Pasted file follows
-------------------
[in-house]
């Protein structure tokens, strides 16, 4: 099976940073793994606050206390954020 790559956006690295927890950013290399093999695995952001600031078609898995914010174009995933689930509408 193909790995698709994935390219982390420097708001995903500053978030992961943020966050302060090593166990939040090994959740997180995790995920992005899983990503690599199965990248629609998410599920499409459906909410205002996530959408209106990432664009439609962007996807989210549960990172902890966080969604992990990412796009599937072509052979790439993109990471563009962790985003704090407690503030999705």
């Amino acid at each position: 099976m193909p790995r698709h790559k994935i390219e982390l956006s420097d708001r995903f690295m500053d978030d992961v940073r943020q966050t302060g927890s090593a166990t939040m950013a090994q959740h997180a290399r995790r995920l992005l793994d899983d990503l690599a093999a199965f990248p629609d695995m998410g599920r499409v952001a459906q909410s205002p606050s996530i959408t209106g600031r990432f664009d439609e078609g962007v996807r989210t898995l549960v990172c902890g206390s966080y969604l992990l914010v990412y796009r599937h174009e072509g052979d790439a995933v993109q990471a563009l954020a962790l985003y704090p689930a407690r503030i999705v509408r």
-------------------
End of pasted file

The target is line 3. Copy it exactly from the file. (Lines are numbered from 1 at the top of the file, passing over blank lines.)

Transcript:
């Amino acid at each position: 099976m193909p790995r698709h790559k994935i390219e982390l956006s420097d708001r995903f690295m500053d978030d992961v940073r943020q966050t302060g927890s090593a166990t939040m950013a090994q959740h997180a290399r995790r995920l992005l793994d899983d990503l690599a093999a199965f990248p629609d695995m998410g599920r499409v952001a459906q909410s205002p606050s996530i959408t209106g600031r990432f664009d439609e078609g962007v996807r989210t898995l549960v990172c902890g206390s966080y969604l992990l914010v990412y796009r599937h174009e072509g052979d790439a995933v993109q990471a563009l954020a962790l985003y704090p689930a407690r503030i999705v509408r």